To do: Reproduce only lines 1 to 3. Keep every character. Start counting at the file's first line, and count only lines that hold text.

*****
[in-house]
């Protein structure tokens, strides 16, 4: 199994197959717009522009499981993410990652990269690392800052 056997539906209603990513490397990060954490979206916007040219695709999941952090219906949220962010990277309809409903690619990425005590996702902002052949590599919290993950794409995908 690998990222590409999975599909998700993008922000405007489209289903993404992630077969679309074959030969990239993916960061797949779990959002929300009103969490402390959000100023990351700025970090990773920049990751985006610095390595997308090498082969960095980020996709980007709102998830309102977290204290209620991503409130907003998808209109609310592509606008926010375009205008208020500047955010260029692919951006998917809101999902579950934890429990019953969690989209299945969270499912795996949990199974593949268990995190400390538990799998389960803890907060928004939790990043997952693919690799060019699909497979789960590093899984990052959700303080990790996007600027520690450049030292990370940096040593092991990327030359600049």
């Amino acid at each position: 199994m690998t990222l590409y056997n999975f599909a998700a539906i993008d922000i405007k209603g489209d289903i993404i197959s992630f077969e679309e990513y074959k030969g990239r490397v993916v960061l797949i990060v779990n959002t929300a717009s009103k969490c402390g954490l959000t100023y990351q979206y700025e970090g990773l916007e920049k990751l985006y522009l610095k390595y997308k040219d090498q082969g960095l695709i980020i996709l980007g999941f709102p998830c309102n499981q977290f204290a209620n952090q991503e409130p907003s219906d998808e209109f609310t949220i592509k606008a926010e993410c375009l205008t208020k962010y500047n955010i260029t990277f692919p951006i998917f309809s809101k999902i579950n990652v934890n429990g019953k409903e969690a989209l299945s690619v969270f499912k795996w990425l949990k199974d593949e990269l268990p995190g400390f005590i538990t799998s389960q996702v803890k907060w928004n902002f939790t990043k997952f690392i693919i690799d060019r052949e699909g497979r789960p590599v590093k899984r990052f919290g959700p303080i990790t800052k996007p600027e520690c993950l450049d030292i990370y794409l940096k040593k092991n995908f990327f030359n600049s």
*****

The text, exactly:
[in-house]
């Protein structure tokens, strides 16, 4: 199994197959717009522009499981993410990652990269690392800052 056997539906209603990513490397990060954490979206916007040219695709999941952090219906949220962010990277309809409903690619990425005590996702902002052949590599919290993950794409995908 690998990222590409999975599909998700993008922000405007489209289903993404992630077969679309074959030969990239993916960061797949779990959002929300009103969490402390959000100023990351700025970090990773920049990751985006610095390595997308090498082969960095980020996709980007709102998830309102977290204290209620991503409130907003998808209109609310592509606008926010375009205008208020500047955010260029692919951006998917809101999902579950934890429990019953969690989209299945969270499912795996949990199974593949268990995190400390538990799998389960803890907060928004939790990043997952693919690799060019699909497979789960590093899984990052959700303080990790996007600027520690450049030292990370940096040593092991990327030359600049």
């Amino acid at each position: 199994m690998t990222l590409y056997n999975f599909a998700a539906i993008d922000i405007k209603g489209d289903i993404i197959s992630f077969e679309e990513y074959k030969g990239r490397v993916v960061l797949i990060v779990n959002t929300a717009s009103k969490c402390g954490l959000t100023y990351q979206y700025e970090g990773l916007e920049k990751l985006y522009l610095k390595y997308k040219d090498q082969g960095l695709i980020i996709l980007g999941f709102p998830c309102n499981q977290f204290a209620n952090q991503e409130p907003s219906d998808e209109f609310t949220i592509k606008a926010e993410c375009l205008t208020k962010y500047n955010i260029t990277f692919p951006i998917f309809s809101k999902i579950n990652v934890n429990g019953k409903e969690a989209l299945s690619v969270f499912k795996w990425l949990k199974d593949e990269l268990p995190g400390f005590i538990t799998s389960q996702v803890k907060w928004n902002f939790t990043k997952f690392i693919i690799d060019r052949e699909g497979r789960p590599v590093k899984r990052f919290g959700p303080i990790t800052k996007p600027e520690c993950l450049d030292i990370y794409l940096k040593k092991n995908f990327f030359n600049s």